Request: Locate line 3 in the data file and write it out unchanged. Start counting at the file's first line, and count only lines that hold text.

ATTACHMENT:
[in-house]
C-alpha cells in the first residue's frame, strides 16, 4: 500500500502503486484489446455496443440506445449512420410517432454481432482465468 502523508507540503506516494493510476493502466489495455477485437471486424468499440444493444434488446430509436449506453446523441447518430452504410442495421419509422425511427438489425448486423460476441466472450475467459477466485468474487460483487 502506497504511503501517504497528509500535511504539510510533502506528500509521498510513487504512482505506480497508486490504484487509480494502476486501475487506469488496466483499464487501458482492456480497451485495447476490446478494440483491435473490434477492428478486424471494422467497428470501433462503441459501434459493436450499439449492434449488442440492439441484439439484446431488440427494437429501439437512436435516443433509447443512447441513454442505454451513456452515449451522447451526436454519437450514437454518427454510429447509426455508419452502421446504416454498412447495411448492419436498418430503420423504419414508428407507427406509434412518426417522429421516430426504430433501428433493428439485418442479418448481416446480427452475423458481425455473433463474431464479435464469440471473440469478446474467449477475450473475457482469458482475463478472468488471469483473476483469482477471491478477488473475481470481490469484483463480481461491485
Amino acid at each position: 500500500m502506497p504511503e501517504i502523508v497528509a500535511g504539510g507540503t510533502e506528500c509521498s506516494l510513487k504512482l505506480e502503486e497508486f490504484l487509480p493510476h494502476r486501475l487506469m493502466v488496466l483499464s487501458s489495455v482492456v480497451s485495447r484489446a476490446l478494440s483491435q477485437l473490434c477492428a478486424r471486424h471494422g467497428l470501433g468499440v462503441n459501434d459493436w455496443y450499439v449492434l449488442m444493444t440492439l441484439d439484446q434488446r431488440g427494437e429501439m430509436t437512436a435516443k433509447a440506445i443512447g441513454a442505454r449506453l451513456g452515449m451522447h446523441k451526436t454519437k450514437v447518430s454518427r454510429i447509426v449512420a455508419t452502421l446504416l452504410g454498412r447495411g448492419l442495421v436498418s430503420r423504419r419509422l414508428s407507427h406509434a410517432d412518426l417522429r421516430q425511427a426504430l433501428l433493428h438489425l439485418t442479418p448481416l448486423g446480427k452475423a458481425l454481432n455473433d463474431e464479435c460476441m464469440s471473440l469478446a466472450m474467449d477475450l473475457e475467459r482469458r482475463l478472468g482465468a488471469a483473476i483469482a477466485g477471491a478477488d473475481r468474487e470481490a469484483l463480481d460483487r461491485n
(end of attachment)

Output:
Amino acid at each position: 500500500m502506497p504511503e501517504i502523508v497528509a500535511g504539510g507540503t510533502e506528500c509521498s506516494l510513487k504512482l505506480e502503486e497508486f490504484l487509480p493510476h494502476r486501475l487506469m493502466v488496466l483499464s487501458s489495455v482492456v480497451s485495447r484489446a476490446l478494440s483491435q477485437l473490434c477492428a478486424r471486424h471494422g467497428l470501433g468499440v462503441n459501434d459493436w455496443y450499439v449492434l449488442m444493444t440492439l441484439d439484446q434488446r431488440g427494437e429501439m430509436t437512436a435516443k433509447a440506445i443512447g441513454a442505454r449506453l451513456g452515449m451522447h446523441k451526436t454519437k450514437v447518430s454518427r454510429i447509426v449512420a455508419t452502421l446504416l452504410g454498412r447495411g448492419l442495421v436498418s430503420r423504419r419509422l414508428s407507427h406509434a410517432d412518426l417522429r421516430q425511427a426504430l433501428l433493428h438489425l439485418t442479418p448481416l448486423g446480427k452475423a458481425l454481432n455473433d463474431e464479435c460476441m464469440s471473440l469478446a466472450m474467449d477475450l473475457e475467459r482469458r482475463l478472468g482465468a488471469a483473476i483469482a477466485g477471491a478477488d473475481r468474487e470481490a469484483l463480481d460483487r461491485n